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The Shea Bridge

Shea Bridge (Providence County, Rhode Island)
Overview

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Yaleville Road Bridge

Yaleville Road Bridge (St. Lawrence County, New York)
Profile of the 1892 Lenticular through truss

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Livermore Falls Bridge

Livermore Falls Bridge (Grafton County, New Hampshire)
The surviving river span as seen from the river, looking north towards the old Mill site

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Hadley Bow Bridge

Hadley Bow Bridge (Saratoga County, New York)
Profile of the last remaining example of a lenticular half-through (semi-deck) lenticular truss bridge, fabricated in 1885 by Berlin Iron Bridge Co.

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Delage Farm Road Bridge

Iron Furnace Bridge (Grafton County, New Hampshire)
Looking at the bridge from the river side of the park.

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Ruhle Road Bridge

Ruhle Road Bridge (Saratoga County, New York)
Southern approach

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Aiken Street Bridge

Aiken Street Bridge (Middlesex County, Massachusetts)

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Vischers Ferry Bridge

Vischers Ferry Bridge (Saratoga County, New York)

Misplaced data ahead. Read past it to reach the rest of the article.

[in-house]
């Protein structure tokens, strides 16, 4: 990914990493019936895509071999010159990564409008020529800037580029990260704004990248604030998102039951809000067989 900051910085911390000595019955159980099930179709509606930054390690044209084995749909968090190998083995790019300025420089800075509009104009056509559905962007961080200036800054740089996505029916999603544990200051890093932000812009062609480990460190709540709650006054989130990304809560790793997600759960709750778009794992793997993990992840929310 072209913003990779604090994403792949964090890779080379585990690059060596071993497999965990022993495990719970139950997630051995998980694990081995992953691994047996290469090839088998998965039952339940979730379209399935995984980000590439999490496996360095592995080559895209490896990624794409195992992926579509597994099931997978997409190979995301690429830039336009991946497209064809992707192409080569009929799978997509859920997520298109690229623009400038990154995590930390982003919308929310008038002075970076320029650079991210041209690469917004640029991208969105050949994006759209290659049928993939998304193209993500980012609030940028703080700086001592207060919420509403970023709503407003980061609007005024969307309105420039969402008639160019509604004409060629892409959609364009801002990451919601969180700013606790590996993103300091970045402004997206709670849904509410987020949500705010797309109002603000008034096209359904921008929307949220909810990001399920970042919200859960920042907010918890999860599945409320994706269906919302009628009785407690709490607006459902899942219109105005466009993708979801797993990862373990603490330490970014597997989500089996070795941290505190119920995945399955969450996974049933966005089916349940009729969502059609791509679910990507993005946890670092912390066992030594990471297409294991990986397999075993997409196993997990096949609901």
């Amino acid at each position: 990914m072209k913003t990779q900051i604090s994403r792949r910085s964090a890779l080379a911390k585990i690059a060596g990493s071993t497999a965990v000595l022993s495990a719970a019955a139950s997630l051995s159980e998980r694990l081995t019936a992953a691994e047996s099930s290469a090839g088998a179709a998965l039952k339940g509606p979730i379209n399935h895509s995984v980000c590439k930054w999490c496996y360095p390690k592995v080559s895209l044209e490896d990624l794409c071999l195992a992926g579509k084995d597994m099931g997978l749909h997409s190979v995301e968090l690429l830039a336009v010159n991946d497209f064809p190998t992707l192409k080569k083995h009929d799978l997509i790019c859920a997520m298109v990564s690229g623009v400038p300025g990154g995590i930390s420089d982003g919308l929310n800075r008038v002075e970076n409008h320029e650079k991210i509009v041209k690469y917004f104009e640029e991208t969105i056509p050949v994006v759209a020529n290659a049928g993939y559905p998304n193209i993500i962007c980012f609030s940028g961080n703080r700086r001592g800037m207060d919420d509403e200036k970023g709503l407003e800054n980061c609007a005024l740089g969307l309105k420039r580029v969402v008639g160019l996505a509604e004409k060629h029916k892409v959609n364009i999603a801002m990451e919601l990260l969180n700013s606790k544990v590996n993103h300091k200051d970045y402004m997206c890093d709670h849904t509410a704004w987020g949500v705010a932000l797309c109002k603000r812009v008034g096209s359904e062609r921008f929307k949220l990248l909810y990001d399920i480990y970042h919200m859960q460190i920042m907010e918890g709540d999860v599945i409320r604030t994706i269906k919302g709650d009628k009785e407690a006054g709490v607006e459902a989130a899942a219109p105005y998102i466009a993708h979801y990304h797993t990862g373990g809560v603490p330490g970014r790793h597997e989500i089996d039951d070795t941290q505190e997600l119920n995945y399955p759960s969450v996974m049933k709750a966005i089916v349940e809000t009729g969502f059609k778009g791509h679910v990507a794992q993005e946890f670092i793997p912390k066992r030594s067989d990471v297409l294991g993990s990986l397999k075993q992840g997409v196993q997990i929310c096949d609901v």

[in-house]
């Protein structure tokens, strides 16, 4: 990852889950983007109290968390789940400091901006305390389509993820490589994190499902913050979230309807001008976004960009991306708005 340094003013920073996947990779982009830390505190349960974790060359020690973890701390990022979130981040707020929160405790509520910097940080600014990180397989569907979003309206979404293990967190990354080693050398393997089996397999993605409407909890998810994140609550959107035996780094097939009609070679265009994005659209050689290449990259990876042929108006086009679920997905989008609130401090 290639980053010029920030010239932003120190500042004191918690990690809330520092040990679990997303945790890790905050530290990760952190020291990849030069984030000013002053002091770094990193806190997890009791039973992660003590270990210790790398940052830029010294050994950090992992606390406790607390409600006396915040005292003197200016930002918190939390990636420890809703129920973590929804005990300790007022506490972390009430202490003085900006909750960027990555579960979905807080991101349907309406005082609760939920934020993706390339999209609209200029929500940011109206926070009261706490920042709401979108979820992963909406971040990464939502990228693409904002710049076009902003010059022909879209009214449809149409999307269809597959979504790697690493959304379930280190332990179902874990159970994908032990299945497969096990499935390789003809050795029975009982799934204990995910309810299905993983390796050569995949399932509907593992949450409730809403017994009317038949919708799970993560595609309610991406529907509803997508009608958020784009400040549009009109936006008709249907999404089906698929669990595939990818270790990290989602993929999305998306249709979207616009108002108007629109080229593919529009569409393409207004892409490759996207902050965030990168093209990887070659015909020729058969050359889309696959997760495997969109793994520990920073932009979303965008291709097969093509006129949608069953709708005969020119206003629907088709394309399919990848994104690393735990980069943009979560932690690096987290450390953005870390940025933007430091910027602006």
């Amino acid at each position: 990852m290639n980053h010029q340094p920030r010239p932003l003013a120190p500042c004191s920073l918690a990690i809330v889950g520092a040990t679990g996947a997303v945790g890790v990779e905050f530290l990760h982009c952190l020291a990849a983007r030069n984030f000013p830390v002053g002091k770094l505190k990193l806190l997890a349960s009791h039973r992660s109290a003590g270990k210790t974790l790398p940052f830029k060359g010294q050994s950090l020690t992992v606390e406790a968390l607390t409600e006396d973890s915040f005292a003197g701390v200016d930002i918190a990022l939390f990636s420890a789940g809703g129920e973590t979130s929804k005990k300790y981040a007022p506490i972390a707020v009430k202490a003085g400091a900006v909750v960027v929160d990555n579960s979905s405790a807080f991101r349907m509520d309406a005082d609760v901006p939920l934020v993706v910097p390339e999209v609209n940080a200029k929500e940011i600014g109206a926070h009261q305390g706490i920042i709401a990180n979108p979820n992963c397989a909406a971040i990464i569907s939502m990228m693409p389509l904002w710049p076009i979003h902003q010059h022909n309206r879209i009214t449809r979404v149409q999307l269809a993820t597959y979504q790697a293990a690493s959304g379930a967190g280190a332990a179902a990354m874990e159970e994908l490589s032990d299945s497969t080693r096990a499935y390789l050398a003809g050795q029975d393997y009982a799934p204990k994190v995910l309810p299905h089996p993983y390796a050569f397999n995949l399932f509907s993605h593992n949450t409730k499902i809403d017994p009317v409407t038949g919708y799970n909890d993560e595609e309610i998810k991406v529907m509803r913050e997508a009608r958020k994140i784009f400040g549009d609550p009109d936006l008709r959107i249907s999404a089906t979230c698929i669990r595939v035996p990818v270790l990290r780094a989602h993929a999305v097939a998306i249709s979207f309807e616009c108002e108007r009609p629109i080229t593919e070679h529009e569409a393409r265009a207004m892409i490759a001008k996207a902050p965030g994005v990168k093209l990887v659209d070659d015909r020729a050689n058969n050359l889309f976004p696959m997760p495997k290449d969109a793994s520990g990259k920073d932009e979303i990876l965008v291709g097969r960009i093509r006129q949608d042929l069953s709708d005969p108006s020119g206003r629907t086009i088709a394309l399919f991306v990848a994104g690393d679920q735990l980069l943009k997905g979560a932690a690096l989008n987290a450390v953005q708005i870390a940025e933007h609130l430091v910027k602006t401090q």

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Recent Updates 

River Road Bridge (Orleans County, Vermont)
Lost Warren pony truss with alternating verticals bridge over Missisquoi River on River Road
January 21, 2018: Added
Hermanville Road Bridge (Orleans County, Vermont)
Lost Warren pony truss with alternating verticals bridge over Black River on Hermanville Road
January 21, 2018: Added
Dorr Bridge (Rutland County, Vermont)
Lost Town lattice truss bridge over Otter Creek on Dorr Drive
January 21, 2018: Added
West Canada Creek (Fifth) (Herkimer County, New York)
Lost Lenticular Through truss bridge over West Canada Creek on Bridge Street
December 28, 2017: Updated by Michael Quiet: Noted truss type and builder
Viall Street Bridge (Old) (Saratoga County, New York)
Lost Lenticular pony truss bridge over Anthony Kill (Tenandaho creek) on Viall Ave.
December 28, 2017: Added
Willsboro Bridge (Essex County, New York)
Lost Lenticular through truss bridge over Bouquet River on Route 22